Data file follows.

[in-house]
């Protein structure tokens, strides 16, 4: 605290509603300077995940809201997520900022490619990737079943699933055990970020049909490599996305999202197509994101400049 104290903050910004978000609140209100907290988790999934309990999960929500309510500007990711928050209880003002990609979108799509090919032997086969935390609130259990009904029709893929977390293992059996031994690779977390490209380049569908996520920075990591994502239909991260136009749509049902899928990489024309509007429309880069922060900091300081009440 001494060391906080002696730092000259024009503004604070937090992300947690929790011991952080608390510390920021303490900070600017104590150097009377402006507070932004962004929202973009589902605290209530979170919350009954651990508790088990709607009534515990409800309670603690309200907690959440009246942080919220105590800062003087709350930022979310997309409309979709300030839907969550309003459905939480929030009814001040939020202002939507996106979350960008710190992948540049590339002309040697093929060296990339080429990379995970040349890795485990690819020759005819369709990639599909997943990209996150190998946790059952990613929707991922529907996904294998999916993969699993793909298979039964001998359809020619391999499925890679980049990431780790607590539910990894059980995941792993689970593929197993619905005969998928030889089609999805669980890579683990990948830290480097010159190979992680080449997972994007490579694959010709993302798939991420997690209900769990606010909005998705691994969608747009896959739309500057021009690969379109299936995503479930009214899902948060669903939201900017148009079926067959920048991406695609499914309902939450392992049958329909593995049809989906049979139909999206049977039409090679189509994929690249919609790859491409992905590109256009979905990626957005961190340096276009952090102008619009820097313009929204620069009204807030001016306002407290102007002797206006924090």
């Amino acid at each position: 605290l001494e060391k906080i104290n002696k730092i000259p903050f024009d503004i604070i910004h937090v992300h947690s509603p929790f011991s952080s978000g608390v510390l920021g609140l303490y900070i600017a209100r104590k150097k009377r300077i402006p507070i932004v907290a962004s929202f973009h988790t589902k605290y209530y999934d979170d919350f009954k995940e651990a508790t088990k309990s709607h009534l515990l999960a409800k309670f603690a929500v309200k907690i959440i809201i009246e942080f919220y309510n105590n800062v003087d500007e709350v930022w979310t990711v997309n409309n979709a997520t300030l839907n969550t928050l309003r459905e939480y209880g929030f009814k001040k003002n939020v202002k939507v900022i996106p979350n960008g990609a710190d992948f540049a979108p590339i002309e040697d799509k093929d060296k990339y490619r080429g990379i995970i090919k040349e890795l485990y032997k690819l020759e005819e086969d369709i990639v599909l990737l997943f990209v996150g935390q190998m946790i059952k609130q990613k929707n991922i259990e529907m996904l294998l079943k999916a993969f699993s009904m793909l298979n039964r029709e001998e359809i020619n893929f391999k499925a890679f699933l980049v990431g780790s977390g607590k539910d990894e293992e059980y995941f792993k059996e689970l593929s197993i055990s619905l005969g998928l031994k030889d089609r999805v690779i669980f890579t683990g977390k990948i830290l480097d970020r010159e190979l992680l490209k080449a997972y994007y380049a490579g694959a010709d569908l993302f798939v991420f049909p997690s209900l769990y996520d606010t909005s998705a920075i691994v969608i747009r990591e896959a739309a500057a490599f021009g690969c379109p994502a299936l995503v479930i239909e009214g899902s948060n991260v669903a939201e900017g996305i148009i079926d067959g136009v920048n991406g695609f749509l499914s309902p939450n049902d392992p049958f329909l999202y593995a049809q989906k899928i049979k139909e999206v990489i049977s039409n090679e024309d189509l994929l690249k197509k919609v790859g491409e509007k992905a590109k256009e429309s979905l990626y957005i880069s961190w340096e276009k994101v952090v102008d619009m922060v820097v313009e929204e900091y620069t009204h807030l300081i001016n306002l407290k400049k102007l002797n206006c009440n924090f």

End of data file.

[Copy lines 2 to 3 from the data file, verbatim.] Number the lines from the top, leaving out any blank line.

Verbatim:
């Protein structure tokens, strides 16, 4: 605290509603300077995940809201997520900022490619990737079943699933055990970020049909490599996305999202197509994101400049 104290903050910004978000609140209100907290988790999934309990999960929500309510500007990711928050209880003002990609979108799509090919032997086969935390609130259990009904029709893929977390293992059996031994690779977390490209380049569908996520920075990591994502239909991260136009749509049902899928990489024309509007429309880069922060900091300081009440 001494060391906080002696730092000259024009503004604070937090992300947690929790011991952080608390510390920021303490900070600017104590150097009377402006507070932004962004929202973009589902605290209530979170919350009954651990508790088990709607009534515990409800309670603690309200907690959440009246942080919220105590800062003087709350930022979310997309409309979709300030839907969550309003459905939480929030009814001040939020202002939507996106979350960008710190992948540049590339002309040697093929060296990339080429990379995970040349890795485990690819020759005819369709990639599909997943990209996150190998946790059952990613929707991922529907996904294998999916993969699993793909298979039964001998359809020619391999499925890679980049990431780790607590539910990894059980995941792993689970593929197993619905005969998928030889089609999805669980890579683990990948830290480097010159190979992680080449997972994007490579694959010709993302798939991420997690209900769990606010909005998705691994969608747009896959739309500057021009690969379109299936995503479930009214899902948060669903939201900017148009079926067959920048991406695609499914309902939450392992049958329909593995049809989906049979139909999206049977039409090679189509994929690249919609790859491409992905590109256009979905990626957005961190340096276009952090102008619009820097313009929204620069009204807030001016306002407290102007002797206006924090």
């Amino acid at each position: 605290l001494e060391k906080i104290n002696k730092i000259p903050f024009d503004i604070i910004h937090v992300h947690s509603p929790f011991s952080s978000g608390v510390l920021g609140l303490y900070i600017a209100r104590k150097k009377r300077i402006p507070i932004v907290a962004s929202f973009h988790t589902k605290y209530y999934d979170d919350f009954k995940e651990a508790t088990k309990s709607h009534l515990l999960a409800k309670f603690a929500v309200k907690i959440i809201i009246e942080f919220y309510n105590n800062v003087d500007e709350v930022w979310t990711v997309n409309n979709a997520t300030l839907n969550t928050l309003r459905e939480y209880g929030f009814k001040k003002n939020v202002k939507v900022i996106p979350n960008g990609a710190d992948f540049a979108p590339i002309e040697d799509k093929d060296k990339y490619r080429g990379i995970i090919k040349e890795l485990y032997k690819l020759e005819e086969d369709i990639v599909l990737l997943f990209v996150g935390q190998m946790i059952k609130q990613k929707n991922i259990e529907m996904l294998l079943k999916a993969f699993s009904m793909l298979n039964r029709e001998e359809i020619n893929f391999k499925a890679f699933l980049v990431g780790s977390g607590k539910d990894e293992e059980y995941f792993k059996e689970l593929s197993i055990s619905l005969g998928l031994k030889d089609r999805v690779i669980f890579t683990g977390k990948i830290l480097d970020r010159e190979l992680l490209k080449a997972y994007y380049a490579g694959a010709d569908l993302f798939v991420f049909p997690s209900l769990y996520d606010t909005s998705a920075i691994v969608i747009r990591e896959a739309a500057a490599f021009g690969c379109p994502a299936l995503v479930i239909e009214g899902s948060n991260v669903a939201e900017g996305i148009i079926d067959g136009v920048n991406g695609f749509l499914s309902p939450n049902d392992p049958f329909l999202y593995a049809q989906k899928i049979k139909e999206v990489i049977s039409n090679e024309d189509l994929l690249k197509k919609v790859g491409e509007k992905a590109k256009e429309s979905l990626y957005i880069s961190w340096e276009k994101v952090v102008d619009m922060v820097v313009e929204e900091y620069t009204h807030l300081i001016n306002l407290k400049k102007l002797n206006c009440n924090f």